Scientists say the outlook for this year’s fire season in the Western United States is grim because it’s starting far drier than last year’s record-breaking season.
Measurements show soil and plants are much drier than a year ago, making trees and brush more likely to ignite and fire to spread.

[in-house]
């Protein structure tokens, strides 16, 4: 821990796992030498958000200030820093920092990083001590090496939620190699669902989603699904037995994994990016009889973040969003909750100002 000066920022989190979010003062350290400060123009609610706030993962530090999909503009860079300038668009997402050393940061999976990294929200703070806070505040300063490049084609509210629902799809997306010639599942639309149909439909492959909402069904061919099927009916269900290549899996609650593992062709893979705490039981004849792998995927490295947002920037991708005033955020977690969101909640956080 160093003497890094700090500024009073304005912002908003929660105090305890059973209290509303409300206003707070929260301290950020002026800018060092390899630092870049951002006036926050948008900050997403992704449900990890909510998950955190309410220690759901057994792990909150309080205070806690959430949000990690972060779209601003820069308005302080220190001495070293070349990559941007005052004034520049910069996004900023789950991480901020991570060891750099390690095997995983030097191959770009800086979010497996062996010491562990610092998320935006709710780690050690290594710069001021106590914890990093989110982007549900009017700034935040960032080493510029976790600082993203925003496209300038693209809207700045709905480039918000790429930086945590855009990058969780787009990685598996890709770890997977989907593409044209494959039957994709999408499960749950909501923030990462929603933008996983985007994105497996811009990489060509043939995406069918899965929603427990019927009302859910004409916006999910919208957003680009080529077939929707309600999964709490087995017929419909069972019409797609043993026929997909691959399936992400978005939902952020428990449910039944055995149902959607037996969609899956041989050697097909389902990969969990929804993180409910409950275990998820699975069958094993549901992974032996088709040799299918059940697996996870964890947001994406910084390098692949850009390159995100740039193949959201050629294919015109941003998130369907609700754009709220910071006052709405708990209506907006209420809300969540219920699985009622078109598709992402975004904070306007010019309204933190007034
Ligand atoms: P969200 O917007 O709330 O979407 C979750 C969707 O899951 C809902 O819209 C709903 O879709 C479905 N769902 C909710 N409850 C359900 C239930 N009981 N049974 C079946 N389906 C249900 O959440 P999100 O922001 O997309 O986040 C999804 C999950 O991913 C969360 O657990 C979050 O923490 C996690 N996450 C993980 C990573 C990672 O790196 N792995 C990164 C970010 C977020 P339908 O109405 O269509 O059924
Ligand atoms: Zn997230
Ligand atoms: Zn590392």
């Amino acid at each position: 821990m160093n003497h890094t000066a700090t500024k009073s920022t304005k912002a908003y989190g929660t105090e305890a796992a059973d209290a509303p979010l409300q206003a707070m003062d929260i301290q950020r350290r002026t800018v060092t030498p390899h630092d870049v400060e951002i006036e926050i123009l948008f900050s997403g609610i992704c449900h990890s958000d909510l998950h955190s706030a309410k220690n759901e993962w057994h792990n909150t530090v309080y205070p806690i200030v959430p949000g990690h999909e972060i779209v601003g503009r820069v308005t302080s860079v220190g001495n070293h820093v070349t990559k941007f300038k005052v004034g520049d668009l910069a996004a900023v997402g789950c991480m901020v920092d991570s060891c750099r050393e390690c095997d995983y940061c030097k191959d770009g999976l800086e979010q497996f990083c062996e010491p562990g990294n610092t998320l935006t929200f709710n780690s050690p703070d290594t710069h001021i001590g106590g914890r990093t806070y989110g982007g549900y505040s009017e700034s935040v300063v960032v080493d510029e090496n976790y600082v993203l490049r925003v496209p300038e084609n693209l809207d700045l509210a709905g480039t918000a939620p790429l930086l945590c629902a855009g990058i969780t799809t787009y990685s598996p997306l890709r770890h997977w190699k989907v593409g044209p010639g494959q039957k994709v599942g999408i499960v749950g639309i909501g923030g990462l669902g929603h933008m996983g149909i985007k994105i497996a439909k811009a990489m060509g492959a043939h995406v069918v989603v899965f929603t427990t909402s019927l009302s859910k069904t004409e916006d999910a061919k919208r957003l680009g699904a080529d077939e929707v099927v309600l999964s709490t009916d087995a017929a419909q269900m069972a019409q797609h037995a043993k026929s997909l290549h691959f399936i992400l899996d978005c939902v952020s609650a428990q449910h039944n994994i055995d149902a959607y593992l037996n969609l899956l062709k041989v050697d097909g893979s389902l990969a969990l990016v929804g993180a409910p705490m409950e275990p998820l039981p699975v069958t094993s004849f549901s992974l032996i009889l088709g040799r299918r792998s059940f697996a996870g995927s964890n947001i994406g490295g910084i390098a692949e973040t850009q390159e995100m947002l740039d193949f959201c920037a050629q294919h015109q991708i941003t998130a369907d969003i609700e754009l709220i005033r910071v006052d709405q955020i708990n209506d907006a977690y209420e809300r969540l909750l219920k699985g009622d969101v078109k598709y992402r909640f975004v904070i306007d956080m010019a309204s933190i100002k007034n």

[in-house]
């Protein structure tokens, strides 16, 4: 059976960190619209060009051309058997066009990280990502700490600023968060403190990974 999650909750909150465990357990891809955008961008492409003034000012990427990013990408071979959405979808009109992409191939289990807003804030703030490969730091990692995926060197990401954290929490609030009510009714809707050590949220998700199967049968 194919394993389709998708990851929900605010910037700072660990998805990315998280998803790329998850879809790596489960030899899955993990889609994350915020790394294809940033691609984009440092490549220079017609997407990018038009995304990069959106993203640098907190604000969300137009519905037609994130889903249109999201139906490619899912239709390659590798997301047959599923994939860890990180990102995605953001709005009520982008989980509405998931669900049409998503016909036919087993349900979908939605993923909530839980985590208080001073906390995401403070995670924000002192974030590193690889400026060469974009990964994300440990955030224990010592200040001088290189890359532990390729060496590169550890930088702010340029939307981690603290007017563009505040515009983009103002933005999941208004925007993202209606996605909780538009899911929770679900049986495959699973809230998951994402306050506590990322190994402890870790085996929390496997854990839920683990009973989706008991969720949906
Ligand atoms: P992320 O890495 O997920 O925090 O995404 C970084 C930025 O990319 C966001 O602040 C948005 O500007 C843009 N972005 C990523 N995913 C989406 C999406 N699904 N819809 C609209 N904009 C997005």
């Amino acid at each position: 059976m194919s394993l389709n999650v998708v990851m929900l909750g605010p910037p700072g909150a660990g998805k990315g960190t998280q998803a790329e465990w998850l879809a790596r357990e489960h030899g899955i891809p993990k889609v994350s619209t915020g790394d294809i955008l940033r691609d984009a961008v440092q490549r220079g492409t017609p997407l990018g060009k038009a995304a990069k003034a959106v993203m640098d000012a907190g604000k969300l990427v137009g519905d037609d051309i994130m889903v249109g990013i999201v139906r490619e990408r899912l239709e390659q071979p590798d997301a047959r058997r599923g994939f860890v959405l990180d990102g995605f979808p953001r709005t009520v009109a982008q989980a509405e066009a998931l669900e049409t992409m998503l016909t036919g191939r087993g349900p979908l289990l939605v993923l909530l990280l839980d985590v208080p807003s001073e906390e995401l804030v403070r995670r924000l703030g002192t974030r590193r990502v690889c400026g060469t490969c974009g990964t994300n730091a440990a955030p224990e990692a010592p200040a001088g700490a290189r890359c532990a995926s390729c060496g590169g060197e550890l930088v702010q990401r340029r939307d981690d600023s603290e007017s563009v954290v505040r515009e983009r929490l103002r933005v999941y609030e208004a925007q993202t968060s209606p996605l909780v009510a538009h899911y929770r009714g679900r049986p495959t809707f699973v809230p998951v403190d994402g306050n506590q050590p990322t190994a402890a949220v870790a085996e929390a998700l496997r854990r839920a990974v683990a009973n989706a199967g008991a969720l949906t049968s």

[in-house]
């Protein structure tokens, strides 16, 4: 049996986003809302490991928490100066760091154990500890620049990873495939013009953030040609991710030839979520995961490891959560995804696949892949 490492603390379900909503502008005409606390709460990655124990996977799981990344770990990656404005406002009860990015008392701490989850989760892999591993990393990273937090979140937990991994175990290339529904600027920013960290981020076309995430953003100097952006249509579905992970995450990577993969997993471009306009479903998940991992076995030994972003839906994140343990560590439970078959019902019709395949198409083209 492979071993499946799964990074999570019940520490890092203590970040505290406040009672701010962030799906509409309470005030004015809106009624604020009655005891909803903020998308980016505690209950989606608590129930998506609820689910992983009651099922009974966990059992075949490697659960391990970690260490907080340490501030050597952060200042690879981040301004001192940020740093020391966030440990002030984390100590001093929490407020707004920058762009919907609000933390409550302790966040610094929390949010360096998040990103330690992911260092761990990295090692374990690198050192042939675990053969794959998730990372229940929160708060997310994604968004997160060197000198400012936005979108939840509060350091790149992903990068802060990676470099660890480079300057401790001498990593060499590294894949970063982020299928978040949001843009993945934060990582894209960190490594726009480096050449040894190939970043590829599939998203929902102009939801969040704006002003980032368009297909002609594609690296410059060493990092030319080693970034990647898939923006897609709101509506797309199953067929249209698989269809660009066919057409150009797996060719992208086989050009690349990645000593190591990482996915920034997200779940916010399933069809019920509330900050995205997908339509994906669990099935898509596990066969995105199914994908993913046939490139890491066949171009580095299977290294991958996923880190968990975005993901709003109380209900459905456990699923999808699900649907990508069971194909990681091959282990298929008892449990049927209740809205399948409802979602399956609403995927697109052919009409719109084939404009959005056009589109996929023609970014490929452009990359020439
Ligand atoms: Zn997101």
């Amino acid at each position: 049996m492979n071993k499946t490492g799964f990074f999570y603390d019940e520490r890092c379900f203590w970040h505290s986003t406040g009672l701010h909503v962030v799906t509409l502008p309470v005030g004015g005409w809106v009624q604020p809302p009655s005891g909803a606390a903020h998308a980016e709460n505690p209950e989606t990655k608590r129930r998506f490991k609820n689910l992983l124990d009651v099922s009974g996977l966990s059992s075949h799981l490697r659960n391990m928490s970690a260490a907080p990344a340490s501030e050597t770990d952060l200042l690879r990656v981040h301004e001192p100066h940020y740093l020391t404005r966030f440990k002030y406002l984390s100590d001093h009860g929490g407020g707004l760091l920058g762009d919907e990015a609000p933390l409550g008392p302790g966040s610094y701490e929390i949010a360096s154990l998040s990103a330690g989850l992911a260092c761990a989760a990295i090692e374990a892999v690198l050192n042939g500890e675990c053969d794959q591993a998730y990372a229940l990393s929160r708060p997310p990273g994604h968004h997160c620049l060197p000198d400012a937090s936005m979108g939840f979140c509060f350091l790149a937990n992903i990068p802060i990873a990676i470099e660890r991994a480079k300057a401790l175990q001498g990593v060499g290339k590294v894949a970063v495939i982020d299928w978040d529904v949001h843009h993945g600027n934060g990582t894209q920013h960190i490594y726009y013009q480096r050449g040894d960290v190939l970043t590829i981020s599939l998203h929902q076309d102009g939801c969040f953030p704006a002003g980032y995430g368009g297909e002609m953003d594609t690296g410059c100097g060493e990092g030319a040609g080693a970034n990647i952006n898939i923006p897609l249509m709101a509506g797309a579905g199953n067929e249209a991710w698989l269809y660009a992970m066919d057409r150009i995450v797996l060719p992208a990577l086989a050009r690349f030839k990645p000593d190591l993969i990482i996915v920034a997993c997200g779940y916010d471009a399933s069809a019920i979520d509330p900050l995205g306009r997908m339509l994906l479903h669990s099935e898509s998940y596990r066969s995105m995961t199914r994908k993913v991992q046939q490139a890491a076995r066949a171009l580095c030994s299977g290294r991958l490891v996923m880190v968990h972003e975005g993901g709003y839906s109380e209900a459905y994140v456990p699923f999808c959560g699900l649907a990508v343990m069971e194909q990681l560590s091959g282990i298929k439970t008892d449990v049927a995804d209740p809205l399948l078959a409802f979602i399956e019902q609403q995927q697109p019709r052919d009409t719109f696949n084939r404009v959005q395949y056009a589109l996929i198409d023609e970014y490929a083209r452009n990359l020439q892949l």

A megadrought fueled by climate change is part of the problem. From the Rockies westward, 2021 had the second-driest April on record with more than 77% of Utah, Arizona and New Mexico now in either extreme or exceptional drought.
Juniper trees are dying in those areas, and fire officials say their canopies of dead needles are like having gasoline out in the national forests.